How Obama’s presidency provoked a white backlash — and rekindled a spirit of black resistance


Adam Shatz in The LA Times:

He had inherited the catastrophic wars that his predecessor had launched in the Middle East, and just before he entered office, came the financial crisis. But the hope that Obama’s presidency would be (as he himself put it) “transformative” also reflected an older longing that he might help the country to overcome its racial divide and become genuinely united.

Hand in hand, we would follow him to the “post-racial” Promised Land, as if he were one of those “magical Negro” characters in Hollywood films who devote their lives to solving their white friends’ problems. There was always something a bit kitsch about this dream, which was mainly expressed by whites; for obvious reasons, black Americans tend to have a far more sober view of the country’s ability to address, much less transcend, its racial divisions.

As it turned out, the Obama era would supply only one racial miracle: his election. Determined not to be seen as the “president of black America,” he studiously avoided the subject of race; when forced to address it, he succumbed to banalities about the need for a “national conversation.” Faced with the deepening crisis in black America — police killings of unarmed civilians, including children; the epidemic of mass incarceration; economic and political disenfranchisement — Obama seemed unwilling, or unable, to respond with the sense of urgency that once had led him to become a housing organizer in Chicago.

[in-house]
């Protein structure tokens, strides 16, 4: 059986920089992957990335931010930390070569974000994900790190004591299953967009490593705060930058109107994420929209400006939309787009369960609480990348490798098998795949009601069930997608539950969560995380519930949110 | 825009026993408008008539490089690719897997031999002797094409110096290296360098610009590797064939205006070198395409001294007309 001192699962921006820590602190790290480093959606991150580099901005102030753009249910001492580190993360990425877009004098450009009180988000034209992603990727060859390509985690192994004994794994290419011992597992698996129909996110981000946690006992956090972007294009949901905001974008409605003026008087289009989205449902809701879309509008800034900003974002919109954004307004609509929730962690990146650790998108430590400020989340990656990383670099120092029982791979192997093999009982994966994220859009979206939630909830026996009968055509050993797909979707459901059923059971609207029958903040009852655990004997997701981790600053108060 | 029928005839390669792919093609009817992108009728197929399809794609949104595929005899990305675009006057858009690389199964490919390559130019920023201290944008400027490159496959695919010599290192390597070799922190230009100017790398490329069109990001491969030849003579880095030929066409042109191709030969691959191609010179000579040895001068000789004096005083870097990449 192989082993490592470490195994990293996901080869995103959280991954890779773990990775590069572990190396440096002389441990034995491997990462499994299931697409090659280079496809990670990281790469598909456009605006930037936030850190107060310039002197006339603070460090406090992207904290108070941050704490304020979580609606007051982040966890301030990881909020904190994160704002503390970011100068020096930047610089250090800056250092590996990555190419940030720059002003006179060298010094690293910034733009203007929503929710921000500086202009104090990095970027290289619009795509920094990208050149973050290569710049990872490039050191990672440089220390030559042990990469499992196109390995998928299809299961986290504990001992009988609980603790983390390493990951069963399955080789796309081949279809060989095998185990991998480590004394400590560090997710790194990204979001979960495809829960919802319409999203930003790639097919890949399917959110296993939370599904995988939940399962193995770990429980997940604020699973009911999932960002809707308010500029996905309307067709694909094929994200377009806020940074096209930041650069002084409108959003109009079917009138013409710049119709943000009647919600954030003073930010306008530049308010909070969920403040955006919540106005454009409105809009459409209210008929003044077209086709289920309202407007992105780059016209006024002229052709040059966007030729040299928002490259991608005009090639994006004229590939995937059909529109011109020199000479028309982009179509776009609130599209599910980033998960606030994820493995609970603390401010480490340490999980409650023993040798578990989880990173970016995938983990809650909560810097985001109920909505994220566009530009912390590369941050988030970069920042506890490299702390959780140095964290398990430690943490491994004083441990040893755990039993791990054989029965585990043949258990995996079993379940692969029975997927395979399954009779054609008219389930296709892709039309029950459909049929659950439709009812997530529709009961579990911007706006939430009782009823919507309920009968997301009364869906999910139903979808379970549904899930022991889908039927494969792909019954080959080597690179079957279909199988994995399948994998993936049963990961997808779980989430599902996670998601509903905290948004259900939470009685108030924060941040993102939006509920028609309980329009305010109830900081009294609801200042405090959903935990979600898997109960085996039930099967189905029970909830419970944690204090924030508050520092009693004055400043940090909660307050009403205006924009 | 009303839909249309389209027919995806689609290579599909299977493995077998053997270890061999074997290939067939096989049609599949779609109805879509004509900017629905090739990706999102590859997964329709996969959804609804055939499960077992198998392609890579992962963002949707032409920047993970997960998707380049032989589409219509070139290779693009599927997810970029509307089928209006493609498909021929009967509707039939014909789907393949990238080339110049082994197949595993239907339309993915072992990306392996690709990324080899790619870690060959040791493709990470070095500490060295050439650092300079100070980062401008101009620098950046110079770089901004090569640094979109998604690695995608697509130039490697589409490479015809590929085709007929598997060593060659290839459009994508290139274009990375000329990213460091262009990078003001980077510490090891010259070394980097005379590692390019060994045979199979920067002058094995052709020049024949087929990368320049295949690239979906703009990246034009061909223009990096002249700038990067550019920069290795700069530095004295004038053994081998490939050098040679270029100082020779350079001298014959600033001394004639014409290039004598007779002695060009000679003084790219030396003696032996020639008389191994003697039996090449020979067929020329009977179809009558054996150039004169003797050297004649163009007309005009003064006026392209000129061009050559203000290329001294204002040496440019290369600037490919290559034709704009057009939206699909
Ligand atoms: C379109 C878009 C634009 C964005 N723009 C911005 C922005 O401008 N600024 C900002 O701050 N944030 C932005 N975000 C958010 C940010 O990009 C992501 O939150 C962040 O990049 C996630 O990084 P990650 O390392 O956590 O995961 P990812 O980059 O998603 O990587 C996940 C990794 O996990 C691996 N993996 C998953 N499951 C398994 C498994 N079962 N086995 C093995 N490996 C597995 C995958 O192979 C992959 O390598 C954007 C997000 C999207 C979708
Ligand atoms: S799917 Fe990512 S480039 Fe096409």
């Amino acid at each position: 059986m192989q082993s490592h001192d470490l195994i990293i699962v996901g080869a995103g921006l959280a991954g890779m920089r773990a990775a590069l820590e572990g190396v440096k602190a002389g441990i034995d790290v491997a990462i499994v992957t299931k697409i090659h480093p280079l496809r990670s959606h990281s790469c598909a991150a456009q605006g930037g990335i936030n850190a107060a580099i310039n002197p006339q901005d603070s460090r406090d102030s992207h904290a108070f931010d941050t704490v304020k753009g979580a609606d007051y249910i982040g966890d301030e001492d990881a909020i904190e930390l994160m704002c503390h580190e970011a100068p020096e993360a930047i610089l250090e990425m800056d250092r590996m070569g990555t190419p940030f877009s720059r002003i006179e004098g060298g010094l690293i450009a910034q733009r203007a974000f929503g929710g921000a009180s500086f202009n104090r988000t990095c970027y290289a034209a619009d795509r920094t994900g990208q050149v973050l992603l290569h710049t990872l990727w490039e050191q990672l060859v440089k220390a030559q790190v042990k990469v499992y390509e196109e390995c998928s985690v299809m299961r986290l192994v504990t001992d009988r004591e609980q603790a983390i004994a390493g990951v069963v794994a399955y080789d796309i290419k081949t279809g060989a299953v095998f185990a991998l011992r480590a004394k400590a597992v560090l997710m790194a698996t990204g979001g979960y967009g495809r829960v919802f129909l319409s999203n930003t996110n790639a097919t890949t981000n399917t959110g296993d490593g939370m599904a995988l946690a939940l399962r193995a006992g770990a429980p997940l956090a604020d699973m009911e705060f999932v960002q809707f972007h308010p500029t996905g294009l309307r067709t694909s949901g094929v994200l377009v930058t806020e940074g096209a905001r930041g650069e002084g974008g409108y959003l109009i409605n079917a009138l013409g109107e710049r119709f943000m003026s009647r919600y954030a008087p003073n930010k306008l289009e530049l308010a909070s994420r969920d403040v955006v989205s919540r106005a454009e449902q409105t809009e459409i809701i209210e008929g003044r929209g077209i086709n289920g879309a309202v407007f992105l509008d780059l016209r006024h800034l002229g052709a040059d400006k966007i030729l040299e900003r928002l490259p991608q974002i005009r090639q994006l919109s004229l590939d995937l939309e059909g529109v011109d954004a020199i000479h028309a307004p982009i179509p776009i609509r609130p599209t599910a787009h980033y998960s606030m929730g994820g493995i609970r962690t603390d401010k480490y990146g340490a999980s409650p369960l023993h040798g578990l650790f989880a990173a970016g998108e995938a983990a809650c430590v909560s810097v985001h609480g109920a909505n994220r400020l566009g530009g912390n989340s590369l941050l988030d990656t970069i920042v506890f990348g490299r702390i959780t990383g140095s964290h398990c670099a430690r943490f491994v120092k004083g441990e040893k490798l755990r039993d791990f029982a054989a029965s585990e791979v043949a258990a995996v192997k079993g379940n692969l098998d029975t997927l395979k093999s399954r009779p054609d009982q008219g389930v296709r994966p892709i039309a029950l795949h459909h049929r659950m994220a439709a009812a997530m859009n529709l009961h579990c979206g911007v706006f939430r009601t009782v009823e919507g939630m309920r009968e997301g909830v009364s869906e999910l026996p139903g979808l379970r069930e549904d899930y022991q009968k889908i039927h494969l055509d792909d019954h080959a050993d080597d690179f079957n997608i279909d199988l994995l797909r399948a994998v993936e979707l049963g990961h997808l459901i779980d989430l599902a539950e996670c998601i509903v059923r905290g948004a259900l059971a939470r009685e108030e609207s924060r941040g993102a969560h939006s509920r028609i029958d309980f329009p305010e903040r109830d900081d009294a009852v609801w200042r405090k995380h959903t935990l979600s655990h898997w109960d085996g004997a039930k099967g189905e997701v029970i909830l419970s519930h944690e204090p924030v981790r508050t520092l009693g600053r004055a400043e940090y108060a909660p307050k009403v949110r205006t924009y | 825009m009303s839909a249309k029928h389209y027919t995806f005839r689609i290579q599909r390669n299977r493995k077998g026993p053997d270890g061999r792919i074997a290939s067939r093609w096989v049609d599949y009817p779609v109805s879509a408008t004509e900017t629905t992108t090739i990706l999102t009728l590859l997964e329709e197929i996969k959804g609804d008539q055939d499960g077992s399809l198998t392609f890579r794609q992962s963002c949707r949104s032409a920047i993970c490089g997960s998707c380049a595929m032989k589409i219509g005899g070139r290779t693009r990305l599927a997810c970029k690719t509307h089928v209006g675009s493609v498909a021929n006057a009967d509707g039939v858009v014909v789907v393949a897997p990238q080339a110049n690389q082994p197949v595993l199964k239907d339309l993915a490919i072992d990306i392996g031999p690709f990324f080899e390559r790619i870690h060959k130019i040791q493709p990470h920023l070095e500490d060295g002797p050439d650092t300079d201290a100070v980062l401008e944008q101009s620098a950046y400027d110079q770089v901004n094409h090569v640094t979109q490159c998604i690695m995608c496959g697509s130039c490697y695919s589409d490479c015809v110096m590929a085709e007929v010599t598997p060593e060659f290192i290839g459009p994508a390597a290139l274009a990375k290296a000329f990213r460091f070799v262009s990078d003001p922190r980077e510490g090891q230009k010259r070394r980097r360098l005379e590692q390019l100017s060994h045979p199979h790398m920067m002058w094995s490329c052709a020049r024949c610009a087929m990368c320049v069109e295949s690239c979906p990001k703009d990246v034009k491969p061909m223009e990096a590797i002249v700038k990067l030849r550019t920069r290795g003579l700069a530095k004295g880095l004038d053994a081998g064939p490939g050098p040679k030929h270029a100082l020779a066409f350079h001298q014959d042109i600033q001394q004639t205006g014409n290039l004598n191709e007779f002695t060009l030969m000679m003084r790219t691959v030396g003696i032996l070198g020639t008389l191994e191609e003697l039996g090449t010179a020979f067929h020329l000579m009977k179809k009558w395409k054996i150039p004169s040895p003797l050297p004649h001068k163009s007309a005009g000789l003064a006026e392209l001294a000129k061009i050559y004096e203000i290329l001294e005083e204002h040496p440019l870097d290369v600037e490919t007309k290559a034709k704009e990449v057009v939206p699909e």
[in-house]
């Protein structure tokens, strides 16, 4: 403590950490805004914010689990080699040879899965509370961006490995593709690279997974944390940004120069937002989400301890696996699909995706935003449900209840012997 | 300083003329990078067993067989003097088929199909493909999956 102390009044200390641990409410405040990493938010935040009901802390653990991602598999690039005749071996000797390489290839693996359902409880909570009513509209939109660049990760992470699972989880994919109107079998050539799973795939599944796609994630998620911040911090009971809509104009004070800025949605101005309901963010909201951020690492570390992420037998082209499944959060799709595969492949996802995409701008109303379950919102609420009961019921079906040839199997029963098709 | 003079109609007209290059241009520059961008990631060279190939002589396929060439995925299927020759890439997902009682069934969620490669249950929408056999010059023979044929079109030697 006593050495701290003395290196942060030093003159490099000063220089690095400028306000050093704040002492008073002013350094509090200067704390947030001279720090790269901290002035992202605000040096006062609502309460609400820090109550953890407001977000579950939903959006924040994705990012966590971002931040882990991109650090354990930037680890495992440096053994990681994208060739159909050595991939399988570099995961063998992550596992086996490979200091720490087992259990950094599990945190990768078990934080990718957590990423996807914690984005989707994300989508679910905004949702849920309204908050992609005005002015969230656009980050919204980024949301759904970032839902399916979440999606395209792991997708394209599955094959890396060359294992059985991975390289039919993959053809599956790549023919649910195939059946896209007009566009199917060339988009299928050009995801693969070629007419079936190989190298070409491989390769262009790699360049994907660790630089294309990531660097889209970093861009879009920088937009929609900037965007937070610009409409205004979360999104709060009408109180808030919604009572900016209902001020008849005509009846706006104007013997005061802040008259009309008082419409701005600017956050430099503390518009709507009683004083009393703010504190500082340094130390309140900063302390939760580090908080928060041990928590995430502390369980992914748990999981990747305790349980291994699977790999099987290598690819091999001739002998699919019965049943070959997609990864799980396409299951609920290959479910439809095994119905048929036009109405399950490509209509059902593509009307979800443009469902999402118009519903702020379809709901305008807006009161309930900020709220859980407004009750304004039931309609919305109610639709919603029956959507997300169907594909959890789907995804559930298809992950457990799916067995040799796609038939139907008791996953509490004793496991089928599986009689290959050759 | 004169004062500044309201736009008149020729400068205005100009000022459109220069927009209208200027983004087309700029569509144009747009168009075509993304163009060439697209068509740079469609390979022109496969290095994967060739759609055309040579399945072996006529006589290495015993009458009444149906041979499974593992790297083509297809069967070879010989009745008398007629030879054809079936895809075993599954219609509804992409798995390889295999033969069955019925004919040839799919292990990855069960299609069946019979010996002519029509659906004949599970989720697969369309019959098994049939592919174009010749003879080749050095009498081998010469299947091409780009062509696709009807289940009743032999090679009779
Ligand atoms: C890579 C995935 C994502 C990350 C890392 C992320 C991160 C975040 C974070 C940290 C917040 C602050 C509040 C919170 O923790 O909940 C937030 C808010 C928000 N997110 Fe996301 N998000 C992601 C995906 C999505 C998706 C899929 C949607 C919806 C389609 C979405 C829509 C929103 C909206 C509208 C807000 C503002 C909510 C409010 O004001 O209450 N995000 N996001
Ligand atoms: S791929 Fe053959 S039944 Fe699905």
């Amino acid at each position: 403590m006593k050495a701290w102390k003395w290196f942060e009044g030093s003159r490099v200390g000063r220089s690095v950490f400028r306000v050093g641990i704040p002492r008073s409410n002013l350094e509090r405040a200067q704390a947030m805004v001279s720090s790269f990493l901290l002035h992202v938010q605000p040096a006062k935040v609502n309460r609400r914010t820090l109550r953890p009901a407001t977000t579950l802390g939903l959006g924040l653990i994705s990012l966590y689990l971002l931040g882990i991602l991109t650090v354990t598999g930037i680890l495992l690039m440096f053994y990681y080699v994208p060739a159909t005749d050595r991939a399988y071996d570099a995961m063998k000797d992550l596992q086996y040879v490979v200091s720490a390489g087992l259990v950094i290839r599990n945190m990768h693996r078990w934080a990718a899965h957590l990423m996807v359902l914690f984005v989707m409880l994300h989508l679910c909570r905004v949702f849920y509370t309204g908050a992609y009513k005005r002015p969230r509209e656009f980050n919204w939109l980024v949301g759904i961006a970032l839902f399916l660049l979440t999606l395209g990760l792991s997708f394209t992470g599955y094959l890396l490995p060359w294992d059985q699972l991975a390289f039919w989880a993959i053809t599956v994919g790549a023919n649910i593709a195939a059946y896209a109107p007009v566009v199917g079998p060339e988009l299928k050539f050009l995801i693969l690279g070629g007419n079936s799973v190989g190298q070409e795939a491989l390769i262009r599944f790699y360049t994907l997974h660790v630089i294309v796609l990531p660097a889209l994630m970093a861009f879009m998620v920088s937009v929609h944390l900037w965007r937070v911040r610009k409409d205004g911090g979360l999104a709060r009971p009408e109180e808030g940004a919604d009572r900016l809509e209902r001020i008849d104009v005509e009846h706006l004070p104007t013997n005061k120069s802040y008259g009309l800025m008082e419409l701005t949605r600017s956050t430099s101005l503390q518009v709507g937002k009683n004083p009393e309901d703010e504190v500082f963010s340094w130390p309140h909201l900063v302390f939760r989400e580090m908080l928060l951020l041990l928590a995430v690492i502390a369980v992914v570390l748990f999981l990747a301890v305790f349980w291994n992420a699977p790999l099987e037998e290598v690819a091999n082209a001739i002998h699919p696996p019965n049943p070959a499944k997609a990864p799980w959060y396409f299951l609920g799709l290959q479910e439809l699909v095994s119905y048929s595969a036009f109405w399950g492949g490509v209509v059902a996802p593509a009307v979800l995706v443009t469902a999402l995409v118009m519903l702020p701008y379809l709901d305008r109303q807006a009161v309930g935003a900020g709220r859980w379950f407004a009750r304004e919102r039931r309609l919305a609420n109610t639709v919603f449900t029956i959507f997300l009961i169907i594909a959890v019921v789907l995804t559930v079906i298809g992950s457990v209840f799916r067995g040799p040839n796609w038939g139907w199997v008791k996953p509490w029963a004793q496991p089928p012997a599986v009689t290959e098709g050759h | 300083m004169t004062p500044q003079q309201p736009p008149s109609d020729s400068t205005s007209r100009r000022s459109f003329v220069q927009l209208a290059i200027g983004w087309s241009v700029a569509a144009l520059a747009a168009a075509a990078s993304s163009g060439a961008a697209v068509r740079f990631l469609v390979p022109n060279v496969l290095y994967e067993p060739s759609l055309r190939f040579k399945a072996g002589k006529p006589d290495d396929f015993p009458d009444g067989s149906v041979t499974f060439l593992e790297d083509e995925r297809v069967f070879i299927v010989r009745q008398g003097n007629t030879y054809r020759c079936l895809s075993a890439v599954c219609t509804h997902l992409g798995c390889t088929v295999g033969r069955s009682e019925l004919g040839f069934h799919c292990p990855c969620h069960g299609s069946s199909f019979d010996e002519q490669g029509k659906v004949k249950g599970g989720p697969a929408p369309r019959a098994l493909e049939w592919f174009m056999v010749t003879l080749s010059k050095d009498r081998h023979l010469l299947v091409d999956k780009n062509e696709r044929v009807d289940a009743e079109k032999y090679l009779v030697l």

As late as July 2014, Harvard law professor Randall Kennedy wrote that for many black Americans, “the thrill is gone.”

In the last two years, however, Obama has finally assumed his historic role with moral seriousness, in part, one suspects, because he accepted the fact that his presidency would not be transformative, and that he could, at best, be a bulwark against the racist furies that it unleashed; a civilized counterpoint to the vengeful white noise of the red states. As Régis Debray famously argued, “Revolution revolutionizes the counter-revolution.” And so it has been with the racial counter-revolution in America, a know-nothing white nativism that has found its führer in Donald Trump.

More here.